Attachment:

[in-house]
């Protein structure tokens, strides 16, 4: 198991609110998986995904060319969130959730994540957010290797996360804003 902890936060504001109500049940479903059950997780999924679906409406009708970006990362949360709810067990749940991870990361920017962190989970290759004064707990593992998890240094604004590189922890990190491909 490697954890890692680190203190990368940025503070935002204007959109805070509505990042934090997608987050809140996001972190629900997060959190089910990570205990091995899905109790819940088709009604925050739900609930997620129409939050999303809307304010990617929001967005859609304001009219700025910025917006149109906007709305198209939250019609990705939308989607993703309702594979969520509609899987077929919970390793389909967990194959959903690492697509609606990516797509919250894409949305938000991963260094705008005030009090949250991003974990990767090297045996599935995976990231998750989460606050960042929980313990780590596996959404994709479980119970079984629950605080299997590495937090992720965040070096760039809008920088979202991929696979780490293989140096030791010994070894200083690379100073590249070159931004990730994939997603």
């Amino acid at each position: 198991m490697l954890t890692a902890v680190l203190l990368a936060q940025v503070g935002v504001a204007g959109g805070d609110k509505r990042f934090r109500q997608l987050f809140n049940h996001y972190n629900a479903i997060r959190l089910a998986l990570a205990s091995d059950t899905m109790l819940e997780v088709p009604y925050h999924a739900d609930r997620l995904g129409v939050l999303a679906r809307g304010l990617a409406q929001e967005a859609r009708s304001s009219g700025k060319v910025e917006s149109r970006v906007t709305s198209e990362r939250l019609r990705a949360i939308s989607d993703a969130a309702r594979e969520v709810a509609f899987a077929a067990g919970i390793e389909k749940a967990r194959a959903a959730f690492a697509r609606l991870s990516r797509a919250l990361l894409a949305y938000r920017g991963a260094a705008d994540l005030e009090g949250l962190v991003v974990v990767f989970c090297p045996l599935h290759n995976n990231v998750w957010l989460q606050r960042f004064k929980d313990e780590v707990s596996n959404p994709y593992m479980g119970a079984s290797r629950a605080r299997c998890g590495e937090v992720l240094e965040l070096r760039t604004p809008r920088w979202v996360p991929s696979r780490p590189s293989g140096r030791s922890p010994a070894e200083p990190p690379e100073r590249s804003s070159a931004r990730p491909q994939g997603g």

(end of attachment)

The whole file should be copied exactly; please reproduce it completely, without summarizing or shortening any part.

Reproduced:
[in-house]
């Protein structure tokens, strides 16, 4: 198991609110998986995904060319969130959730994540957010290797996360804003 902890936060504001109500049940479903059950997780999924679906409406009708970006990362949360709810067990749940991870990361920017962190989970290759004064707990593992998890240094604004590189922890990190491909 490697954890890692680190203190990368940025503070935002204007959109805070509505990042934090997608987050809140996001972190629900997060959190089910990570205990091995899905109790819940088709009604925050739900609930997620129409939050999303809307304010990617929001967005859609304001009219700025910025917006149109906007709305198209939250019609990705939308989607993703309702594979969520509609899987077929919970390793389909967990194959959903690492697509609606990516797509919250894409949305938000991963260094705008005030009090949250991003974990990767090297045996599935995976990231998750989460606050960042929980313990780590596996959404994709479980119970079984629950605080299997590495937090992720965040070096760039809008920088979202991929696979780490293989140096030791010994070894200083690379100073590249070159931004990730994939997603």
């Amino acid at each position: 198991m490697l954890t890692a902890v680190l203190l990368a936060q940025v503070g935002v504001a204007g959109g805070d609110k509505r990042f934090r109500q997608l987050f809140n049940h996001y972190n629900a479903i997060r959190l089910a998986l990570a205990s091995d059950t899905m109790l819940e997780v088709p009604y925050h999924a739900d609930r997620l995904g129409v939050l999303a679906r809307g304010l990617a409406q929001e967005a859609r009708s304001s009219g700025k060319v910025e917006s149109r970006v906007t709305s198209e990362r939250l019609r990705a949360i939308s989607d993703a969130a309702r594979e969520v709810a509609f899987a077929a067990g919970i390793e389909k749940a967990r194959a959903a959730f690492a697509r609606l991870s990516r797509a919250l990361l894409a949305y938000r920017g991963a260094a705008d994540l005030e009090g949250l962190v991003v974990v990767f989970c090297p045996l599935h290759n995976n990231v998750w957010l989460q606050r960042f004064k929980d313990e780590v707990s596996n959404p994709y593992m479980g119970a079984s290797r629950a605080r299997c998890g590495e937090v992720l240094e965040l070096r760039t604004p809008r920088w979202v996360p991929s696979r780490p590189s293989g140096r030791s922890p010994a070894e200083p990190p690379e100073r590249s804003s070159a931004r990730p491909q994939g997603g």